Marguerite Helmers

Jazz Comes to the Symphony

An evening of twentieth century music demonstrates the influence of dance on symphonic works

By - Sep 19th, 2017 02:28 pm
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Paul Whiteman in The Fabulous Dorseys

Paul Whiteman in The Fabulous Dorseys

It’s a weekend of classical swing at the Milwaukee Symphony, as the orchestra performs works by Darius Milhaud, George Gershwin, and Sergei Rachmaninoff. What do these three composers have in common? Jazz–at least, the connection with Paul Whiteman and his dance band of 35 musicians. Whiteman, called the “King of Jazz,” was a popular orchestrator and recording artist. Milhaud heard Whiteman’s band when visiting New York. Whiteman premiered Gershwin’s Rhapsody in Blue in 1924. Rachmaninoff was at that premiere concert.

Leonard Bernstein once said, “it seems to me that a time or a period can be much more easily documented by a piece of music than can a geographical locale.” If that is true, this weekend’s concert reflects the period between the wars, when the place of American jazz as an authentic national music was the question to be addressed within symphonic circles.

Working for the French embassy, Darius Milhaud first heard jazz in London in 1920, when he visited the Palais de Danse in Hammersmith, a new “hot jazz” venue opened in 1919. The six-piece ensemble from New York, Billy Arnold’s American Novelty Jazz Band, was performing. At a table next to the polished wood dance floor, under red globe silk lanterns, and surrounded by murals of Chinese landscapes, Milhaud was transfixed. Later he recalled that the music was “absolutely different from anything I had ever heard before . . . I could not tear myself away.”

Balancing his life as a composer with his duties for the embassy, Milhaud traveled to America in 1922. Here he heard the jazz orchestrations of Whiteman’s ensemble, and also traveled to clubs in Harlem. Returning to Paris, he began working with artist Fernand Leger and poet Blaise Cendrars on the ballet that would become La Creation du Monde. The concept was taken from Cendrars’ published anthology of African origin stories, L’Anthologie Negre (1921). The music highlights the role of the blues instruments—bass, saxophone, trombone, and clarinet—as a jazz core of a small orchestra. Not wholly in the jazz idiom, Milhaud composed the piece in post-war polytonal dissonance, simultaneously layering differing key signatures. Aaron Copland called the piece an “authentic small masterpiece” and noted that “Milhaud was able to capture the flavor of jazz without distortion, at the same time retaining his own personality.” Milhaud’s piece is significant in musical history as the first major orchestral work to use American jazz instrumentation and motifs.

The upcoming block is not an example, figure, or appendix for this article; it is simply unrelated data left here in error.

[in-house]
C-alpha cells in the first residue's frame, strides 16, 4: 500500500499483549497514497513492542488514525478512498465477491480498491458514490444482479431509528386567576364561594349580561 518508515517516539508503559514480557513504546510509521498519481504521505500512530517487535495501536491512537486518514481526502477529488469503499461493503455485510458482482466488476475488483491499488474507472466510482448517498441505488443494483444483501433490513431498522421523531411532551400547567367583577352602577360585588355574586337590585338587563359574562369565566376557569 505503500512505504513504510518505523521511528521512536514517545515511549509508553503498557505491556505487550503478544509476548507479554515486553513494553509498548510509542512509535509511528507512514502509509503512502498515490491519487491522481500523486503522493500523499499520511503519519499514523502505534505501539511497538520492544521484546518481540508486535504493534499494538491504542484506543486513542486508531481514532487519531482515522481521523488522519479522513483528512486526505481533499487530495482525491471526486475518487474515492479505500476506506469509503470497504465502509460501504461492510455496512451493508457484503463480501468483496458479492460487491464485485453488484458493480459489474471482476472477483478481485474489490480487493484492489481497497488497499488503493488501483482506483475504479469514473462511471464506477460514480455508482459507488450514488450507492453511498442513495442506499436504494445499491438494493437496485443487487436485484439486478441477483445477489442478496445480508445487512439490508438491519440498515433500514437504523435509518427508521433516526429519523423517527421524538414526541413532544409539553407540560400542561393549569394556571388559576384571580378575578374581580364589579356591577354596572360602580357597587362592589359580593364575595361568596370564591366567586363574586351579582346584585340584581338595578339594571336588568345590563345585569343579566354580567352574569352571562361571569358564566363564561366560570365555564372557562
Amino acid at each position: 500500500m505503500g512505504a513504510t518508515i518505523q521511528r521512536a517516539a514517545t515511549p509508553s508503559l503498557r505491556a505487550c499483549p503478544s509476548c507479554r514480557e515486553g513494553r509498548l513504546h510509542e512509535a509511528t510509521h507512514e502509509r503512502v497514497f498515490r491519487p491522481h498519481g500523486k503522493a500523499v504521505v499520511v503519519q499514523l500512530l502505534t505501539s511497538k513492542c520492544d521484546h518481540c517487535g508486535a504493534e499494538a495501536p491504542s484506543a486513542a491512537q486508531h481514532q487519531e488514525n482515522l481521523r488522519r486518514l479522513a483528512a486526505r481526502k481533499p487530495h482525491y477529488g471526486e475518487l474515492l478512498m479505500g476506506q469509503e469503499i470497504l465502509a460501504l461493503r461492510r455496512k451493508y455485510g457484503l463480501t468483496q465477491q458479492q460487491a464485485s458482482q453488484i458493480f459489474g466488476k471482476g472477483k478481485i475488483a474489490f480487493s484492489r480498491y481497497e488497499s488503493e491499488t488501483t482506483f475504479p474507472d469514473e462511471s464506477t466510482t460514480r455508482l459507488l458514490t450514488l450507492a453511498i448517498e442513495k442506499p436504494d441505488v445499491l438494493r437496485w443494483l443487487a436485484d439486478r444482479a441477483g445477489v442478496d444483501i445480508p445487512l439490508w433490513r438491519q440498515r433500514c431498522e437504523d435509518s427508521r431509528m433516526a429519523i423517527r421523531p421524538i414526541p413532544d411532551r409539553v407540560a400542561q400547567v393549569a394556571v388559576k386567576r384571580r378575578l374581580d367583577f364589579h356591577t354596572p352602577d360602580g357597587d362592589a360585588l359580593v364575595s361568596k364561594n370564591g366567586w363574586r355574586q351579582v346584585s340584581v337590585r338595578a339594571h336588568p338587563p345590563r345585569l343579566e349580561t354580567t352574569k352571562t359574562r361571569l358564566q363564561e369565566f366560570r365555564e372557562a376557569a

George Gershwin’s Rhapsody in Blue was premiered by the Paul Whiteman orchestra at the Aeolian Hall in New York under the intriguing title “An Experiment in Modern Music.” Walter Damrosch, conductor of the New York Symphony Society, was in the audience and immediately asked Gershwin to compose a piano concerto for the orchestra. Gershwin was not an orchestrator and reportedly studied up on technique before composing a concerto in sonata form, the Concerto in F (neither major nor minor). He wanted to call the piece “The New York Concerto.” Of the work, Damrosch said, “It is quick and pulsating, representing the young enthusiastic spirit of American life.” He also noted that symphonic music stylized the jazz for ears accustomed more to Mozart than Jelly Roll Morton. Gershwin himself said, “We are living in an age of staccato, not legato,” and the concerto represents the relentless drive of the city.

Similarly bold rhythms mark the opening to Rachmaninoff’s Symphonic Dances. Despite the rather modern opening, however, the piece is in the tradition of Brahms and Beethoven, who used country dances in their music, but refined them according to rules of counterpoint. Notable in the opening movement is the alto saxophone solo, the first and only to appear in Rachmaninoff’s music. The second movement is a waltz in lush Tchaikovskian harmony, a waltz that turns dark, as if the dance has been visited by a melancholy presence. The final movement introduces the Dies Irae, the Gregorian chant for the Last Judgment.

Rachmaninoff, living in Huntington, New York near his friends Vladimir Horowitz and Michel Fokine, had hoped that Fokine might choreograph the Symphonic Dances, but Fokine passed away shortly after the piece’s premiere. Since the composer’s death, at least five ballet companies have performed their own choreography to the music.

Geoffrey Kahane, pianist and composer, guest conducts the orchestra and performs Gershwin’s Concerto in F while conducting from the piano. Kahane is a well-known interpreter of Gershwin. He notes that his influences include jazz, blues, and folk music.

“Gershwin!” will be performed at 8:00 p.m. on Friday, September 22 and Saturday, September 23. Tickets are available from the Marcus Center for the Performing Arts by calling 414.273.7206, or visiting 929 N. Water Street. Tickets range from $27 to $107. Student Rush tickets are available for $12.00 beginning two hours before all regular season Classics or Pops concerts. Seniors 65 or older can purchase MSO tickets at 50% off regular prices in person and on the day of the concert.

One thought on “Jazz Comes to the Symphony”

  1. Christina Zawadiwsky says:

    Sounds like an amazing show, and I love Rachmaninoff!

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